The Belizean morning is a little chilly. I hadn’t anticipated that, especially on the second of May. But we’re fifteen miles out to shore, so the wind buffets me ever so lightly, and I draw my arms around myself and shiver.
The breeze is gone as quickly and mysteriously as it arrived, and though the sun has only begun to rise, I can feel its needles of warmth prickling the back of my neck. Of the four people who currently inhabit this one-acre mound of dried coral in the Caribbean, I’m the only one awake. The palm trees move with another breeze; this one doesn’t cut to my bone and sneak under my shorts the way the other one did. The small pebbles, bits of formerly living things, are sharp under my feet, but I make my way down to the dock.
I had planned on a morning swim. Vacations are like this, when you hit them in the right mood (and don’t have any children). Sometimes, you rise unbidden, both surprised and not that your body didn’t feel the need to sleep in for a third day. Your body seems okay with it—even eager, like, “See, this is the life we should be living! Up and at ’em!”
So you get up, smile at your lover coiled up, and make your way through some chilly morning breezes and pointy beach sand to the dock. On the way, I think about going over to the cabana and grabbing a Belikin from the fridge—the guys on staff said we could help ourselves to beer whenever we felt like it, and this morning, I feel like it.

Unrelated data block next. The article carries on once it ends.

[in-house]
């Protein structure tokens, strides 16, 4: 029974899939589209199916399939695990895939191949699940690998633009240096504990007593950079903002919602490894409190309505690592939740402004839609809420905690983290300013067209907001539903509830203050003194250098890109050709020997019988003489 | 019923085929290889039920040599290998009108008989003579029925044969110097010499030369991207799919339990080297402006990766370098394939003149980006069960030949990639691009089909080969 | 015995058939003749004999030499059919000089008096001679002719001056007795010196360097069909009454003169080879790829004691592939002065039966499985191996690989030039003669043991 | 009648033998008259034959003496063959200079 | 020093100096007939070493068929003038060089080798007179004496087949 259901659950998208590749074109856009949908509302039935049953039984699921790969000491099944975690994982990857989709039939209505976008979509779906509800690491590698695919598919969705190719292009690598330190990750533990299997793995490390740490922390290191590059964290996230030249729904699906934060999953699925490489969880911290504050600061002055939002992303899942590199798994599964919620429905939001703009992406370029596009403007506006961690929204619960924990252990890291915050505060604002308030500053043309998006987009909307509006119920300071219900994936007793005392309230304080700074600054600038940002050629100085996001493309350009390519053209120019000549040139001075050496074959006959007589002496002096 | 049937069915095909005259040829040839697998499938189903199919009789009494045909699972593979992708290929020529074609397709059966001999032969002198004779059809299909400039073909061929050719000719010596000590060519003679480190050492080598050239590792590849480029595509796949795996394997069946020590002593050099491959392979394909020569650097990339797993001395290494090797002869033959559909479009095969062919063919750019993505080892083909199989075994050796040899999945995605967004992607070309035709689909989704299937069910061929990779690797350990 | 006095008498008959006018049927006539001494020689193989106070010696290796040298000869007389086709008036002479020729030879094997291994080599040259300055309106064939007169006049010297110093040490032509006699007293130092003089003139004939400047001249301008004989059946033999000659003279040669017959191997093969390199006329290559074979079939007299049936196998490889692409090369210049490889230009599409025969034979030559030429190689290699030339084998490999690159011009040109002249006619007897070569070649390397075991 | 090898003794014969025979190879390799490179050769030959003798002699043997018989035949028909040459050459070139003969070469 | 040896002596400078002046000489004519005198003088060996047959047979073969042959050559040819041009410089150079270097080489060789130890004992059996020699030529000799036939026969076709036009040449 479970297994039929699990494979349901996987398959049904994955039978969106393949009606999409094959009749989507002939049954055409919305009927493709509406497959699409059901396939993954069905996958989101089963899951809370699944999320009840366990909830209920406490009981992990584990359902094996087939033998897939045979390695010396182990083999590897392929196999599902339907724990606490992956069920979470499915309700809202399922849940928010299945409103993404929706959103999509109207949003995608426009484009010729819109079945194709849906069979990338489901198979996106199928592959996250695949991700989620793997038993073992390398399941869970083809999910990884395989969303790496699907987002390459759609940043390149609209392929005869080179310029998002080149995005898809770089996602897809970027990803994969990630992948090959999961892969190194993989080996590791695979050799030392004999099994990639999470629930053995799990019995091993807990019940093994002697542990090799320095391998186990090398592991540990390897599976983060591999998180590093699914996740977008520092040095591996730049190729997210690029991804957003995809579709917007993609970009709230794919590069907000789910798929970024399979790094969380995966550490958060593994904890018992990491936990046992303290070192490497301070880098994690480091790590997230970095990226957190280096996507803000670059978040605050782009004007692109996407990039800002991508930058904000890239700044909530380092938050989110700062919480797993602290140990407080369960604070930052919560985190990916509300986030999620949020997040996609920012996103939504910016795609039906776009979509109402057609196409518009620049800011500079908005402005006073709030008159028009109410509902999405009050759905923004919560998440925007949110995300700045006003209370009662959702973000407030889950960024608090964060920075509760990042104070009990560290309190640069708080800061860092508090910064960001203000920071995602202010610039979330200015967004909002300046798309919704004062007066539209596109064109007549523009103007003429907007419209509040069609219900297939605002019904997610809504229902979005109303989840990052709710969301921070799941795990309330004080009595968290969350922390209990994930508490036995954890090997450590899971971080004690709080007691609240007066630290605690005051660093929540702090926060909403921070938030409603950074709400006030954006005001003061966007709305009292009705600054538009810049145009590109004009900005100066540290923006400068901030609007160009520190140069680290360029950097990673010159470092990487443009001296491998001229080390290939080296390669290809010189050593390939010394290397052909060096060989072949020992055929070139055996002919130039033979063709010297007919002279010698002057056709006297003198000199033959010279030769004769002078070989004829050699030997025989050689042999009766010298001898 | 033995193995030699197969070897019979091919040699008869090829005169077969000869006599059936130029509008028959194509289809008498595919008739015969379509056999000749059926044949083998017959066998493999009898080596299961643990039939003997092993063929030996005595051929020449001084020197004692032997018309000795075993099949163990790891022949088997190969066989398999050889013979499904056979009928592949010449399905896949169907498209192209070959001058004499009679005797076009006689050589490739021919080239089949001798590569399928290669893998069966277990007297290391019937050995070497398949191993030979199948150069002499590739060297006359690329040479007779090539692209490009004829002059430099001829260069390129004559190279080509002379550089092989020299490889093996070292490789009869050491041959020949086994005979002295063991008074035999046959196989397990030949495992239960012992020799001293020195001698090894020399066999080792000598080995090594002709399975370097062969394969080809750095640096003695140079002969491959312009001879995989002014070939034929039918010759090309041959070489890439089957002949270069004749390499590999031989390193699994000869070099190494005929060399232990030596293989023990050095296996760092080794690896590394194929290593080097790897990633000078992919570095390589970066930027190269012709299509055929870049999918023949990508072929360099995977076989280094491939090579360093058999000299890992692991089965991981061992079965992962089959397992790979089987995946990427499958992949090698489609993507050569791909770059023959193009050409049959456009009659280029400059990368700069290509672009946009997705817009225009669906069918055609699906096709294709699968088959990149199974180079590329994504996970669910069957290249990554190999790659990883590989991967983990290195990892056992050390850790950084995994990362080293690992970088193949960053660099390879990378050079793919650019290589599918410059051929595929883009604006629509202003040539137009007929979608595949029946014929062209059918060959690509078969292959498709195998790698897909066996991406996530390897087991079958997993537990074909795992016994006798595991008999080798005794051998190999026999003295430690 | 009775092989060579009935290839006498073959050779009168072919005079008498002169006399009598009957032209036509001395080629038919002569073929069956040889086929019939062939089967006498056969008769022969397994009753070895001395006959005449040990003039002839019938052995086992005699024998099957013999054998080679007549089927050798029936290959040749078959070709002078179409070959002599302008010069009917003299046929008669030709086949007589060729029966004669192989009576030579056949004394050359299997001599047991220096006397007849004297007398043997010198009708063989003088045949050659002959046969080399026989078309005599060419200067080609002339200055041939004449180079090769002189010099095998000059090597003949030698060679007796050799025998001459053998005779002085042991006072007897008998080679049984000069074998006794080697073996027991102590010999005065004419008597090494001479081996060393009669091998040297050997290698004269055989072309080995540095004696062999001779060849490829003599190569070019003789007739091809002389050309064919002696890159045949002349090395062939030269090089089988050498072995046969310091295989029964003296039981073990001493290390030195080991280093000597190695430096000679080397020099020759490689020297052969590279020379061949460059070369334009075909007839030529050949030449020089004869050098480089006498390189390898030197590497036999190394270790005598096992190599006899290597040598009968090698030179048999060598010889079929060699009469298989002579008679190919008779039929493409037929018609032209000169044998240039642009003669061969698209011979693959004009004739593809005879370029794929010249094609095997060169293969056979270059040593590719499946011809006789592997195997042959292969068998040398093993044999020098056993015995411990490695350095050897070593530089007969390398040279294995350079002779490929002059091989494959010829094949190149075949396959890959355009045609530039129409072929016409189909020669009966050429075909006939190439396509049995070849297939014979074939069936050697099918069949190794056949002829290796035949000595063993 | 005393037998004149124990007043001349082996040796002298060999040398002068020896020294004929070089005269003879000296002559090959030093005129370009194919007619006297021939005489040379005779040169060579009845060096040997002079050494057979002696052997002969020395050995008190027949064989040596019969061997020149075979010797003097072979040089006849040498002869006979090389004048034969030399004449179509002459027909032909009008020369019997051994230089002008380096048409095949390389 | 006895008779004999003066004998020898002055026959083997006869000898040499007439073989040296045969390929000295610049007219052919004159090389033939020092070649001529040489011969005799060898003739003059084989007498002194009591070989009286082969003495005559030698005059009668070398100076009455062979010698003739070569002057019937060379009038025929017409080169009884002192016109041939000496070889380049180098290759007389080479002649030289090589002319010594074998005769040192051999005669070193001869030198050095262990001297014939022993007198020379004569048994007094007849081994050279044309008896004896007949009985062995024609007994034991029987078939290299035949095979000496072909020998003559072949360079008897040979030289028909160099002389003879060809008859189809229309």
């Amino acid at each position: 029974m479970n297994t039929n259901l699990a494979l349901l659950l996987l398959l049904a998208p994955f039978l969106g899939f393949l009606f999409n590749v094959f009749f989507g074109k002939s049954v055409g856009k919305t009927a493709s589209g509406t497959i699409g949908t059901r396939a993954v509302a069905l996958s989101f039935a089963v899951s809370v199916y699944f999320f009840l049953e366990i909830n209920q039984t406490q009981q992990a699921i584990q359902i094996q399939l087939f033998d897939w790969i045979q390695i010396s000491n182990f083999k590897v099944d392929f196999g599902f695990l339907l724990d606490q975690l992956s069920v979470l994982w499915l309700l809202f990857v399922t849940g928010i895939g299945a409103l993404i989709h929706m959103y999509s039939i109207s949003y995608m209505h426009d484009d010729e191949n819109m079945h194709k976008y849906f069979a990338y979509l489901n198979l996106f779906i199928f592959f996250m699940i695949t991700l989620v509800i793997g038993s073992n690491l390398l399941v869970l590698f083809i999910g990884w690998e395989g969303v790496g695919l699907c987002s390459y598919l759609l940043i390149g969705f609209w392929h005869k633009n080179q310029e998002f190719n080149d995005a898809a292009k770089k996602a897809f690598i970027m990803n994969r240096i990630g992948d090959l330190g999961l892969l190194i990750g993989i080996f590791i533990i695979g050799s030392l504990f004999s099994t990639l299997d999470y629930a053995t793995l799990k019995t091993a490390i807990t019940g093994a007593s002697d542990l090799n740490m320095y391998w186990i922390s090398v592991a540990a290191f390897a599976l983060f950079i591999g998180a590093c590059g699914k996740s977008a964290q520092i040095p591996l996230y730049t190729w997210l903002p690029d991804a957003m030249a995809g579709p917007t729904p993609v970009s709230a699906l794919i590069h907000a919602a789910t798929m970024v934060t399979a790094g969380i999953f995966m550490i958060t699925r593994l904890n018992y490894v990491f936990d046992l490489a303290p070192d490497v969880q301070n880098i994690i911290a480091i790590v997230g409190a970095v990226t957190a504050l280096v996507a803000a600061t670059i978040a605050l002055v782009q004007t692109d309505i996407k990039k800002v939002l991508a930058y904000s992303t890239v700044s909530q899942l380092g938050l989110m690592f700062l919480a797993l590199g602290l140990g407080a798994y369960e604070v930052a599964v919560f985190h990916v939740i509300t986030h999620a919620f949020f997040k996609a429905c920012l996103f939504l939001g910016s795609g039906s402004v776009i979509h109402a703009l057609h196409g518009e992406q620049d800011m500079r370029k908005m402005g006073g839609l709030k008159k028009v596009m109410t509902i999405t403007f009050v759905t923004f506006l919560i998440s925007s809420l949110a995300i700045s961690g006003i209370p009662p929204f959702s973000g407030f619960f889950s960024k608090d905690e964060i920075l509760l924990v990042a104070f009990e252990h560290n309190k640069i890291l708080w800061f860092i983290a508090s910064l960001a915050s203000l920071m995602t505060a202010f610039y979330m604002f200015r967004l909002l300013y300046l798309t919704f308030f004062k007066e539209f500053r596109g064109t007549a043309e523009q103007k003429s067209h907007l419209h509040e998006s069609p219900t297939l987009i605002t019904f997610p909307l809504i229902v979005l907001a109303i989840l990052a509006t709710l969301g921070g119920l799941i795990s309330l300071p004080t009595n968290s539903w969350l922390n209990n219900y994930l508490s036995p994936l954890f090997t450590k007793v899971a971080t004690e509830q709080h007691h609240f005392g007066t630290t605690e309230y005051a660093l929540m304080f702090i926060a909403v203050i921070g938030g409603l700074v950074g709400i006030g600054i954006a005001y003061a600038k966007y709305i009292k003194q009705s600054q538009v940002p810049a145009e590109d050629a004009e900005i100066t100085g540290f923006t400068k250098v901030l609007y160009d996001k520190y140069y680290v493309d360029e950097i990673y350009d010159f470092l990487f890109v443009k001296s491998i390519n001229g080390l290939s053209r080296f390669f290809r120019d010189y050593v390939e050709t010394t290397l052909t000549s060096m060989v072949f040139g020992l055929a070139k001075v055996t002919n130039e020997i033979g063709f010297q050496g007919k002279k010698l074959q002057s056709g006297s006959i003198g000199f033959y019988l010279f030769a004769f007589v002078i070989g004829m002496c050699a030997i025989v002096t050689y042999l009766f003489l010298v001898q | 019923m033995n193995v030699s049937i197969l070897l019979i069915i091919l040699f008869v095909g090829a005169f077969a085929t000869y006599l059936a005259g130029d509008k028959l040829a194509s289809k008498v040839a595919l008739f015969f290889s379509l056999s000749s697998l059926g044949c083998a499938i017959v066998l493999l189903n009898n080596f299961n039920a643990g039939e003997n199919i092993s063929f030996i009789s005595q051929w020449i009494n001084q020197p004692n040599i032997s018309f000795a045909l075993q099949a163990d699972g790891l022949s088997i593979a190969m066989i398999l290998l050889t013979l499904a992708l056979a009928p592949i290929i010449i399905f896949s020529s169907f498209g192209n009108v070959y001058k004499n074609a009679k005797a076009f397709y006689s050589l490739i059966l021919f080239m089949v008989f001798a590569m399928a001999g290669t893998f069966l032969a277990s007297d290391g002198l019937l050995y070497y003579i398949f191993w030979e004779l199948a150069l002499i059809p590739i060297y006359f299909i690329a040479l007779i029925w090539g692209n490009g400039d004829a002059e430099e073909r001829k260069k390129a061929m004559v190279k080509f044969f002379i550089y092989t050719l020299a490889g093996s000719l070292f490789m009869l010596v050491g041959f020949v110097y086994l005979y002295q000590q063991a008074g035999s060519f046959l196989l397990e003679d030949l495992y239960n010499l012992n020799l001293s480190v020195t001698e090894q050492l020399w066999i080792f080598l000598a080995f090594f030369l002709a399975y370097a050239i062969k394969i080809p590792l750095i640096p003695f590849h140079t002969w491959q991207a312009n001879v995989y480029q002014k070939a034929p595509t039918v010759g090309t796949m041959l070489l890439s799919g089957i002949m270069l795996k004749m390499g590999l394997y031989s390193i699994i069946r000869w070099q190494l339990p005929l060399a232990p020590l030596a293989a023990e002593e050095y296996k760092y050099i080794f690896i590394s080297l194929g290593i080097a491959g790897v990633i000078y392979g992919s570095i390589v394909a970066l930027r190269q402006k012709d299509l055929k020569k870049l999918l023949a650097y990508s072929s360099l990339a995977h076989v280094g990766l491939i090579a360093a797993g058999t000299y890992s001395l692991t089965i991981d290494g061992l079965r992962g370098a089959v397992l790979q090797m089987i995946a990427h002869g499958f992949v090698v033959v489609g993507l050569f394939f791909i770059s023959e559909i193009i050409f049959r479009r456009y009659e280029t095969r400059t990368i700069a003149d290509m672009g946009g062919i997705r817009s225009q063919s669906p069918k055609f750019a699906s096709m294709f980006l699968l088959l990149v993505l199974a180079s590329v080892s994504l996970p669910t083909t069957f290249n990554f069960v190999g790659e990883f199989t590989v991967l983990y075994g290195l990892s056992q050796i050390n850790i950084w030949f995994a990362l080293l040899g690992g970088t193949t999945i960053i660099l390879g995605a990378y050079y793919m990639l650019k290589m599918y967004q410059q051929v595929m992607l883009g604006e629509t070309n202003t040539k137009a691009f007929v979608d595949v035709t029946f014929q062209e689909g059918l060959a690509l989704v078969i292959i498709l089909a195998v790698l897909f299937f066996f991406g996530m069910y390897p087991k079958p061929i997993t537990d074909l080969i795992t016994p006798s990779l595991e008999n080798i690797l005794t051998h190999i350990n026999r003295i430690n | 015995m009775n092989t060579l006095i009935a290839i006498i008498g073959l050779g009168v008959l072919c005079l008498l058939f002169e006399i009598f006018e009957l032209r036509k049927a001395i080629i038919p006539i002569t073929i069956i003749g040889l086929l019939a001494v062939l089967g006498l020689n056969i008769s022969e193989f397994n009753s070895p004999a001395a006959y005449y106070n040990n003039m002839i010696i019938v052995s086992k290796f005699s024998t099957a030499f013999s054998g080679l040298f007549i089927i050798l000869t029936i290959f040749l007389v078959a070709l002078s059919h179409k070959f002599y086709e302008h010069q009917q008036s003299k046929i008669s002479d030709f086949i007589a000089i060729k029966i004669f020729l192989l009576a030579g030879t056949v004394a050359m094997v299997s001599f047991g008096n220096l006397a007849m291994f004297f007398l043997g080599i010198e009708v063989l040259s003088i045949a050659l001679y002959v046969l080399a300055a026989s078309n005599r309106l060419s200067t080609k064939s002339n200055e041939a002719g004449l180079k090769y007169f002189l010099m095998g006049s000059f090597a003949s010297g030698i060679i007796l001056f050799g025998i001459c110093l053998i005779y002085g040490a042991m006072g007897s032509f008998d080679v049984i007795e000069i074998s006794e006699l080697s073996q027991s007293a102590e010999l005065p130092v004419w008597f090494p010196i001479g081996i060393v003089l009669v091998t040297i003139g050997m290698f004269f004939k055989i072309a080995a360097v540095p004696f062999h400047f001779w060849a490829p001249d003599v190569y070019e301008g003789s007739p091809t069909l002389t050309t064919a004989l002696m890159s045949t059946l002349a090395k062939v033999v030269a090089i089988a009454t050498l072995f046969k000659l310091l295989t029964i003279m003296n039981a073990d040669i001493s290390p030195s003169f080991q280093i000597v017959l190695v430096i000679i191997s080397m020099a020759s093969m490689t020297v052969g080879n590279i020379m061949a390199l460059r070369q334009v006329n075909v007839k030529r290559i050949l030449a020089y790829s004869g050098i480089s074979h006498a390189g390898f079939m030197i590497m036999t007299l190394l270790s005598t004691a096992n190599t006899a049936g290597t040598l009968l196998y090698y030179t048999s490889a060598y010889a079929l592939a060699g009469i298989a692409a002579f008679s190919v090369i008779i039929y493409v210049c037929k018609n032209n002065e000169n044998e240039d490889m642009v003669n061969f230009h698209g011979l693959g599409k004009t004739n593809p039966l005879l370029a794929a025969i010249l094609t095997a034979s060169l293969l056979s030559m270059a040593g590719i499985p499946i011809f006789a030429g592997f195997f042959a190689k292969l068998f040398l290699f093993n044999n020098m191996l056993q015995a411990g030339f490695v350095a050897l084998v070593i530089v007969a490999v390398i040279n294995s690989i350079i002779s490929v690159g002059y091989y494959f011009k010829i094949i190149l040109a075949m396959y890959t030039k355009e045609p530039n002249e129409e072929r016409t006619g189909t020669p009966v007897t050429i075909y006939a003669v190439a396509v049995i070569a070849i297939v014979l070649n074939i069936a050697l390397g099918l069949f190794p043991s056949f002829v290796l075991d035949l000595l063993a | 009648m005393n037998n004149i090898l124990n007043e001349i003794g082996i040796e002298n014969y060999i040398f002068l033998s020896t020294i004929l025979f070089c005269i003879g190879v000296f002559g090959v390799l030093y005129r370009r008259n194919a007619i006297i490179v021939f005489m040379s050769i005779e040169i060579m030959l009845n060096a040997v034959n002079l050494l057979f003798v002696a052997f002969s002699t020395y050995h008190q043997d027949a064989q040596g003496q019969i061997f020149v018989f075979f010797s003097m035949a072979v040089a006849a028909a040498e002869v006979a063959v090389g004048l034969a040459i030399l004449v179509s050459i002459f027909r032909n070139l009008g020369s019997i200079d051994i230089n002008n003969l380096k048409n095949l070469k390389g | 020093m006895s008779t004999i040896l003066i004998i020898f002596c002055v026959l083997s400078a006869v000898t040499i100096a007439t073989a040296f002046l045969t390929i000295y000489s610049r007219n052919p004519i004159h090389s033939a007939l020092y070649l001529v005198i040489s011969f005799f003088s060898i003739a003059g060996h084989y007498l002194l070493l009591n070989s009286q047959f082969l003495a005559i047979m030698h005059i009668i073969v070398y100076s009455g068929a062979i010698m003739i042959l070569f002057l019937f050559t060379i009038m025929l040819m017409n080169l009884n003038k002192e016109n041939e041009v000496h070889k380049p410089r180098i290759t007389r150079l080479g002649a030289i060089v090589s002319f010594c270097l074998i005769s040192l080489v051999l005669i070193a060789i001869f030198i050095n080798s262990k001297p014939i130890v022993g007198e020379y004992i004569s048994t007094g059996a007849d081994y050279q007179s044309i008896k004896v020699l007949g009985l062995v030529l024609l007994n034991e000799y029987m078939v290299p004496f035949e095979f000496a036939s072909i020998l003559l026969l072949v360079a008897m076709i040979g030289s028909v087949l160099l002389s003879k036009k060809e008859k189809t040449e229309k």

But I’m also in that dreamy vacation state, allowing myself to believe that some mystic force has pulled me out here this morning to watch the sunrise finish up, even though the dock faces west. The mainland is barely visible through an early fog. The water laps doggedly around the dock, its wet slaps like a drunk trying to play the steel drum with a soaked sock.
The water is dark. Green. The waves are high.
I’d come out here thinking I’d sit for a moment and then jump in, but something is holding me back now. The water seems too dark, the waves too high, and I suddenly realize that in order to jump in, I’m going to have to take off my glasses. This will leave me blind to any movement in the water. Sure, I’ll still be able to see the dock, and the island, but not, say, a barracuda.
Do they have barracudas in Belize?
My vacation Buddha smile vanishes. I stand, put my hands on my hips, and regard the water the way one might regard a flat tire when running late for work: brows crinkled, lips twisted off to the side, teeth baring down ever so slightly on each other.
You wanted a swim, my mind tells me again. There’s nothing to worry about. You swam yesterday just fine.
But the water seems active, alive, hostile, chaotic.
You’re not going to be able to talk yourself into this. Just do it.
I strip off my linen shirt and stand at the edge of the dock, every muscle in my back tensed and pointed at the water. In some part of my mind, I can see what I look like: a six-year-old—who has just turned thirty—afraid to jump in some water.
I imagine the staff watching me from the cabana. Fucking American is afraid of the fucking water.
I jump in.
There is the rushing sound, the cold, the salt. Something burns. I feel my feet hit the bottom. Something squishes between my toes. My leg jerks away before checking with my brain.